One of the ways Nevada has sought to diversify its tourism-dependent economy is to seek to become a tech hub – a place where entrepreneurs and tech start-ups can come and grow their business to become the next Apple or Google. So far, we’ve been successful in attracting those companies, whether it’s the Tesla gigafactory in northern Nevada or the SWITCH data center here in southern Nevada. These industries can provide good, well-paying jobs and help transform our schools and universities into centers of innovation, training the visionaries of tomorrow.
But current efforts in Congress could derail all of this by placing huge limits on tech companies. As someone who works with technology every day and as a small business owner, I can tell you that the passage of these federal bills – the US Innovation and Choice Online Act (HR 3816) and the Ending Platform Monopolies Act (HR 3825) — would hurt my livelihood and the small businesses we serve every day. Harsh regulation, including forcing tech companies to segregate different parts of their business, would make my job and the jobs of my employees much more difficult, while placing an undue burden on the small businesses we regularly work with.
Many of the small businesses we work with rely solely on platforms such as Google and Facebook to help them attract new customers at far lower costs than traditional marketing campaigns on TV, billboards. display or on the radio. It would make our job as a digital marketing agency much more difficult if we had to find different ways to advertise on platforms derived from Google or Facebook – which would result in an increase in what we charge our clients, as we would need to spend several hours going back and forth between different platforms to create and manage various campaigns.
Most people agree that some regulation is needed and that we need to be more careful about what we allow tech giants to manage and control in this country. However, the sponsors of these two federal bills are pretty clear: their intent is not just to rein in, but to dismantle big tech as we know it. As well intentioned as the people pushing this legislation may be, the unintended consequences of their actions if these bills pass as written would be devastating for business owners in states like Nevada who are also trying to attract new jobs and new businesses.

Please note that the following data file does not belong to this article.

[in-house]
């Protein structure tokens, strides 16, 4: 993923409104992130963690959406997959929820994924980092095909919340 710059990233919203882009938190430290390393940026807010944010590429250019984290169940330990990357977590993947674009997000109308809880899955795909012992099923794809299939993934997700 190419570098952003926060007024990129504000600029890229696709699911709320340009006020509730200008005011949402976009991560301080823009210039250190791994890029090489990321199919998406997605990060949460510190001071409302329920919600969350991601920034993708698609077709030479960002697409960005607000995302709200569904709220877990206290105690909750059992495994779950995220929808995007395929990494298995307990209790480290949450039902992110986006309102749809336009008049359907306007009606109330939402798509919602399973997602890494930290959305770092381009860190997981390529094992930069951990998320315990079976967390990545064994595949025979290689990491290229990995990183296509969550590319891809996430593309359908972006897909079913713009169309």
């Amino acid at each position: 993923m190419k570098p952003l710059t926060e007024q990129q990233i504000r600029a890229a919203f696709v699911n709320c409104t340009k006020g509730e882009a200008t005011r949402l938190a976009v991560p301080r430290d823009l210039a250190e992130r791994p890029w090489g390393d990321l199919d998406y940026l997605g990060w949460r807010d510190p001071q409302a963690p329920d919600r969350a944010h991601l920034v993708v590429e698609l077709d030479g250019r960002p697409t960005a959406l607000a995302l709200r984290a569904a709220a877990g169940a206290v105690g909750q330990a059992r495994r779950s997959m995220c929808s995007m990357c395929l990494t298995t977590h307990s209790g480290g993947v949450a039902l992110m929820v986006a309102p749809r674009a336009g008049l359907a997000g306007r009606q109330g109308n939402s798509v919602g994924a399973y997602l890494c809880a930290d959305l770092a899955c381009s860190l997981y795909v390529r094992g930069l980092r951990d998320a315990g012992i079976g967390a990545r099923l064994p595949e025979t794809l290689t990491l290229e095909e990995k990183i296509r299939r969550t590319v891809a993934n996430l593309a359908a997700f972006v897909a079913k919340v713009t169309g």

We work with customers of all shapes and sizes and we don’t apply the same strategy to all of our customers because they all have different needs, so why would Congress apply standard regulation to companies that provide different services to consumers and businesses? The approach should be more strategic and laser-focused, not scattered.
Nevada’s elected federal leaders should do their best to oppose these measures, at least in their current form. If we are to have any chance of becoming a high-tech hub not just in the West, but across the country, we need to stop or dramatically change this damaging legislation. If we do, we can have a real chance to do what hasn’t been done in Nevada’s existence: move away from a tourism-based economy and create new jobs and new opportunities for our children.
Suken Shah is the founder and CEO of Envision Marketing. Shah is also an adjunct professor at UNLV’s Lee College of Business, where he teaches digital marketing.